Friday, February 12, 2016

Review: Follow Me Into Darkness: Five Tales of Carnivale Romance by Santino Hassell, J.C. Lillis, J.R. Gray, Kris Ripper, and Roan Parrish

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Title: Follow Me Into Darkness: Five Tales of Carnivale Romance

Authors: Santino Hassell, J.C. Lillis, J.R. Gray, Kris Ripper, and Roan Parrish

Publisher: Open Ink Press

Published: 4th February 2016

Rating

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Synopsis

Follow Me Into Darkness:

Five Tales of Carnivale Romance

Carnivale is a time for decadence, for revelry, and for mischief. A time when we shed the figurative masks we wear in everyday life in favor of new ones… ones that allow us to be a little bolder, a little more adventurous, and perhaps a little truer to ourselves. Follow Me Into Darkness is a compilation of original tales of queer romance by five of the premier authors of contemporary romance.

Hurricane by Santino Hassell

Interesting things never happened to Zay. He was the wallflower everyone forgot about as soon as the booze began to flow, and Mardi Gras had never been an exception. But after a chance encounter with a devil-may-care grifter, this year's celebration brings adventure and whirlwind romance.

If We Be Friends by J.C. Lillis

Seventeen-year-old Ven should be flying highhe's playing the title role in a new TV drama about Hamlet's teen years, and tonight they're having a Mardi Gras cast party in a possibly-haunted castle. But Ven's lost all his mirth since his boyfriend suggested they "take a break," so he plans to skip the bash and brood in his trailer all night. Then the exasperating guy who plays Horatio challenges him to a Shakespearean soliloquy-off, and Ven knows his actorly honor is at stake. He says yes to the duel, trudges off to the the party to meet his fate--and finds that more awaits him onstage than a battle of wits and words.

Masked by J.R. Gray

Blistering heat and half-naked masked men as far as the eye can see, but Heath runs into the one face it’s taken him fifteen years to forget. Javier is plagued with a life of regret, but when a second chance confronts him, can he let go of his hang-ups and seize the moment?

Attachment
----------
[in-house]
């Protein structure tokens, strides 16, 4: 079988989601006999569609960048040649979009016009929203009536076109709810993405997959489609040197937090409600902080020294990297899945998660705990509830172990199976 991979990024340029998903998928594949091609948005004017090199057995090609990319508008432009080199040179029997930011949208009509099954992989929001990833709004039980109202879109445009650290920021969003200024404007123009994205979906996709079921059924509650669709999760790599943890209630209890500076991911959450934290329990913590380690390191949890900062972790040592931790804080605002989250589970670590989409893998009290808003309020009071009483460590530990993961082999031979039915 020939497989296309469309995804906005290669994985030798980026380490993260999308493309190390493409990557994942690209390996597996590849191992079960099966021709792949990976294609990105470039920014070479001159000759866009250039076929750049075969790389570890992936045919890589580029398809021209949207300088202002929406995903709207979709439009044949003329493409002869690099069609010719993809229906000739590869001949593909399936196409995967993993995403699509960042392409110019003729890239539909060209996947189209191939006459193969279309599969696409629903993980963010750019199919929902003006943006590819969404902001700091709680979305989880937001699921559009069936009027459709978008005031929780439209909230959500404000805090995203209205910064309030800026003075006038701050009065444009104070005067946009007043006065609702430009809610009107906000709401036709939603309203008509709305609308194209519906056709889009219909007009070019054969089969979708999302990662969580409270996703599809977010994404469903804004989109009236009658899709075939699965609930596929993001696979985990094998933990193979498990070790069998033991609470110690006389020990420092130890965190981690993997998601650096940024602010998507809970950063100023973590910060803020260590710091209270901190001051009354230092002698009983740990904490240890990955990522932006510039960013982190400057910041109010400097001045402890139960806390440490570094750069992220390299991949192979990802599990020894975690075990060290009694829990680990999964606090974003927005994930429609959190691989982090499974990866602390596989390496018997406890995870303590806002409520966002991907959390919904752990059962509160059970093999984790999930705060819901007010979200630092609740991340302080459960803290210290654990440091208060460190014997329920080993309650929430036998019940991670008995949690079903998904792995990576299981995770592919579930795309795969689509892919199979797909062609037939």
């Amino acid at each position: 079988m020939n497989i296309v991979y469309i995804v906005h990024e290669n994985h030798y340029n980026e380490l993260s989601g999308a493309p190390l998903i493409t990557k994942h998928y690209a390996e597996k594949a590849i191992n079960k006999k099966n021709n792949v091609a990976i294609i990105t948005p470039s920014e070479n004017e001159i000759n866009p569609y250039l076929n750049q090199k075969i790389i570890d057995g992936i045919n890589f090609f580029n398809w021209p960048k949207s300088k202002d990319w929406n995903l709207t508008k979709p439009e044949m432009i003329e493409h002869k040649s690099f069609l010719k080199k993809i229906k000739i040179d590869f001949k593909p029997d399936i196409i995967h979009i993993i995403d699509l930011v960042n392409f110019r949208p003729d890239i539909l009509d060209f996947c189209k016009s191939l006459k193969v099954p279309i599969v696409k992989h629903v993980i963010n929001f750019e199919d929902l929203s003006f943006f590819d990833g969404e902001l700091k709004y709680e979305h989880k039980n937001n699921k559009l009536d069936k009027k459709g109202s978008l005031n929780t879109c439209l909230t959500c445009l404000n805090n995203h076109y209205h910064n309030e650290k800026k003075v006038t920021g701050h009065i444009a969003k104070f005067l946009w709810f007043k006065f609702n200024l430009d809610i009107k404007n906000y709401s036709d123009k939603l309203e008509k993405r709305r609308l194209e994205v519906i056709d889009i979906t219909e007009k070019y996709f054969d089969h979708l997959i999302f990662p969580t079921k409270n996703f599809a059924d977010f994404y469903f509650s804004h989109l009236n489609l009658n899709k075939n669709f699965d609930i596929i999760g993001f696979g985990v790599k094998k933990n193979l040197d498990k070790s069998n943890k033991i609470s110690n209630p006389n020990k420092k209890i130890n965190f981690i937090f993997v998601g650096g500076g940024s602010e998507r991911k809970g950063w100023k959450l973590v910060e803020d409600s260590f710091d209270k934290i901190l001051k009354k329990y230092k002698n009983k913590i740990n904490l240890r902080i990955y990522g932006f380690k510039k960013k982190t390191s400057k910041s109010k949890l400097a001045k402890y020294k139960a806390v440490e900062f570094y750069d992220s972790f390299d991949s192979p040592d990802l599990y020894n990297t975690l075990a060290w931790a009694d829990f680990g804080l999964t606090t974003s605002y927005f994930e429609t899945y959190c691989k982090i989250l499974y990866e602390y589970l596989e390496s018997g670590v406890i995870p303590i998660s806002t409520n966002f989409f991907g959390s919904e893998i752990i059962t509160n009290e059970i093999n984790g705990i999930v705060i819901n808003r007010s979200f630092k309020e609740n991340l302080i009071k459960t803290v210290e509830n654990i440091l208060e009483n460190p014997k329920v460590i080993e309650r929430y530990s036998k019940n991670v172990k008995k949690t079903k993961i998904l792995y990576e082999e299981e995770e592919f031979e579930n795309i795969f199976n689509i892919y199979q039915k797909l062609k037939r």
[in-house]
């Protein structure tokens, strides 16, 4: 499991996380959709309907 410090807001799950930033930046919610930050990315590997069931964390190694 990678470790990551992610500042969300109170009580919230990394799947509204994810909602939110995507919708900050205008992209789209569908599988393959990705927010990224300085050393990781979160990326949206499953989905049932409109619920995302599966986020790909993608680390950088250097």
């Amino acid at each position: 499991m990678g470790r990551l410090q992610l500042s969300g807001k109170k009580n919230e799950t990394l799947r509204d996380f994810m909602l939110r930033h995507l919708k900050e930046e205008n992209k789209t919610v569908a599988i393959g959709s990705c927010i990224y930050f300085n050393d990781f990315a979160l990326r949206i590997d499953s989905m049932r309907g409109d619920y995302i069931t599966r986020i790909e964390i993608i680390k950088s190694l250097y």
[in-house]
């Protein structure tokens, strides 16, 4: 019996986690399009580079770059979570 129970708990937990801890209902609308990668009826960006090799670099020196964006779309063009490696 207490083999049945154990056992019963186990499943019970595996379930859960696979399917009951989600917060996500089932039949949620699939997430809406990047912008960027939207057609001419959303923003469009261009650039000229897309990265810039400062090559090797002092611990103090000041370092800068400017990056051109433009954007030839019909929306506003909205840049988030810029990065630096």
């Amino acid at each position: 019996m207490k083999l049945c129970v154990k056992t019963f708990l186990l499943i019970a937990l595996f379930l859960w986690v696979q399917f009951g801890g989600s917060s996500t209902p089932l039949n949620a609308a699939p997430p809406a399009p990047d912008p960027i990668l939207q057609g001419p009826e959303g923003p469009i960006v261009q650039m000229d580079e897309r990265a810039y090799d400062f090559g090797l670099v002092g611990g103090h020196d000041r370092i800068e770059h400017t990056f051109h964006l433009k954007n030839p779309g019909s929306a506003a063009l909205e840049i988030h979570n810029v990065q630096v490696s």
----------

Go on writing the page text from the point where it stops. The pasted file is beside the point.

The Queen’s Reflection by Kris Ripper

Isah plays the role everyone expects: malleable and cautious, a true queen. But what others see as a queen’s appropriate modesty is really just a disguise for what Isah has never told anyone, the thing no one can ever know.

This body, dressed in the queen’s gowns, is a lie.

Once a year, at carnival, Isah dons someone else’s clothes and becomes them for a night. A young cook in stained whites, or a stableboy in worn breeches. As long as no one gets too close the pretense holds.

Until two strangers look past all the characters and Isah finally exposes the person behind the mask.

Touched by Roan Parrish

Sometimes when he touches people Philippe Rondeau sees their future. It’s erratic and inconvenient, but mostly he’s learned to deal with it. Sure he hasn’t found true love yet, but he has friends and lovers, and is kept busy running his family’s jazz club in Prohibition-era New Orleans. But now it’s Mardi Gras and all bets are off. In the space of one night, Philippe falls under the spell of jazz musician Claude and learns a terrible secret about his powers. If Philippe is certain of anything it’s that the future can be tricky, but the chance at love makes it all seem worthwhile.

Freya’s Review

Firstly I have to say that the artwork between tales is beautiful - now onto the stories.

I wouldn’t call all the stories, tales of carnival romance - tales of self-discovery, emotional adventure and experiences - definitely. The anthology is well written and enjoyable, but four out of the five didn’t leave me with any lingering wow factors; though there were flashes of literary luster. Overall, the stories were good and entertaining. I had moments when my heart thumped, and a couple of times, I had a lump in my throat. That is until I read Touched. For me, this story embodied everything in the anthology title. Touched is the reason I like reading anthologies as you will see from my review below. It is a rare gem and for me, was the crowned queen of the five.